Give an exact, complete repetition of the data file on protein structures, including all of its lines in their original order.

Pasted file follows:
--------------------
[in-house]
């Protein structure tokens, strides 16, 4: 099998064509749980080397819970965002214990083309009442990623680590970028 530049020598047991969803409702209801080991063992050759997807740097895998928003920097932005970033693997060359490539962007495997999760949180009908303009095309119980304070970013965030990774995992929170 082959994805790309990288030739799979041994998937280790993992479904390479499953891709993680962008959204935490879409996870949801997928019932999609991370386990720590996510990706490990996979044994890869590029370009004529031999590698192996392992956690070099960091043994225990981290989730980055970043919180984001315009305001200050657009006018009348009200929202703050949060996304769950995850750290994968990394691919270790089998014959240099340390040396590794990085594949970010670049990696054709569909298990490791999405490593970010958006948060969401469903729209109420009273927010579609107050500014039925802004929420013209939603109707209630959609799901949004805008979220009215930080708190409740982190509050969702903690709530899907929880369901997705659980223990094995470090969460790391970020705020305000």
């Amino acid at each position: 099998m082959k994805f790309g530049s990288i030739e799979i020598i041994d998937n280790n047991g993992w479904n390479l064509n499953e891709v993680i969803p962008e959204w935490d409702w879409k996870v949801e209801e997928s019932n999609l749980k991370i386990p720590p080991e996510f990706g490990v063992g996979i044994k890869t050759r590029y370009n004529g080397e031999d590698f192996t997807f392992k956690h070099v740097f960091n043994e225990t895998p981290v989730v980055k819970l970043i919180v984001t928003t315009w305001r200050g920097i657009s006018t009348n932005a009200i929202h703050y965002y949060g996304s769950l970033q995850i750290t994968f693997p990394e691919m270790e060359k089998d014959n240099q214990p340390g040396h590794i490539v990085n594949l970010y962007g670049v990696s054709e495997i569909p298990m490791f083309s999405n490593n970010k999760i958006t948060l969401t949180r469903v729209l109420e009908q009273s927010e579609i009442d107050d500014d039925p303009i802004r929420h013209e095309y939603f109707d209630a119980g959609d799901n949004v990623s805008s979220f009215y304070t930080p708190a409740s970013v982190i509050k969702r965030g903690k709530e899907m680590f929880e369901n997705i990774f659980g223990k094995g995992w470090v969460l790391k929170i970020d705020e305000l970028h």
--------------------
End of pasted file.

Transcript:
[in-house]
């Protein structure tokens, strides 16, 4: 099998064509749980080397819970965002214990083309009442990623680590970028 530049020598047991969803409702209801080991063992050759997807740097895998928003920097932005970033693997060359490539962007495997999760949180009908303009095309119980304070970013965030990774995992929170 082959994805790309990288030739799979041994998937280790993992479904390479499953891709993680962008959204935490879409996870949801997928019932999609991370386990720590996510990706490990996979044994890869590029370009004529031999590698192996392992956690070099960091043994225990981290989730980055970043919180984001315009305001200050657009006018009348009200929202703050949060996304769950995850750290994968990394691919270790089998014959240099340390040396590794990085594949970010670049990696054709569909298990490791999405490593970010958006948060969401469903729209109420009273927010579609107050500014039925802004929420013209939603109707209630959609799901949004805008979220009215930080708190409740982190509050969702903690709530899907929880369901997705659980223990094995470090969460790391970020705020305000």
């Amino acid at each position: 099998m082959k994805f790309g530049s990288i030739e799979i020598i041994d998937n280790n047991g993992w479904n390479l064509n499953e891709v993680i969803p962008e959204w935490d409702w879409k996870v949801e209801e997928s019932n999609l749980k991370i386990p720590p080991e996510f990706g490990v063992g996979i044994k890869t050759r590029y370009n004529g080397e031999d590698f192996t997807f392992k956690h070099v740097f960091n043994e225990t895998p981290v989730v980055k819970l970043i919180v984001t928003t315009w305001r200050g920097i657009s006018t009348n932005a009200i929202h703050y965002y949060g996304s769950l970033q995850i750290t994968f693997p990394e691919m270790e060359k089998d014959n240099q214990p340390g040396h590794i490539v990085n594949l970010y962007g670049v990696s054709e495997i569909p298990m490791f083309s999405n490593n970010k999760i958006t948060l969401t949180r469903v729209l109420e009908q009273s927010e579609i009442d107050d500014d039925p303009i802004r929420h013209e095309y939603f109707d209630a119980g959609d799901n949004v990623s805008s979220f009215y304070t930080p708190a409740s970013v982190i509050k969702r965030g903690k709530e899907m680590f929880e369901n997705i990774f659980g223990k094995g995992w470090v969460l790391k929170i970020d705020e305000l970028h």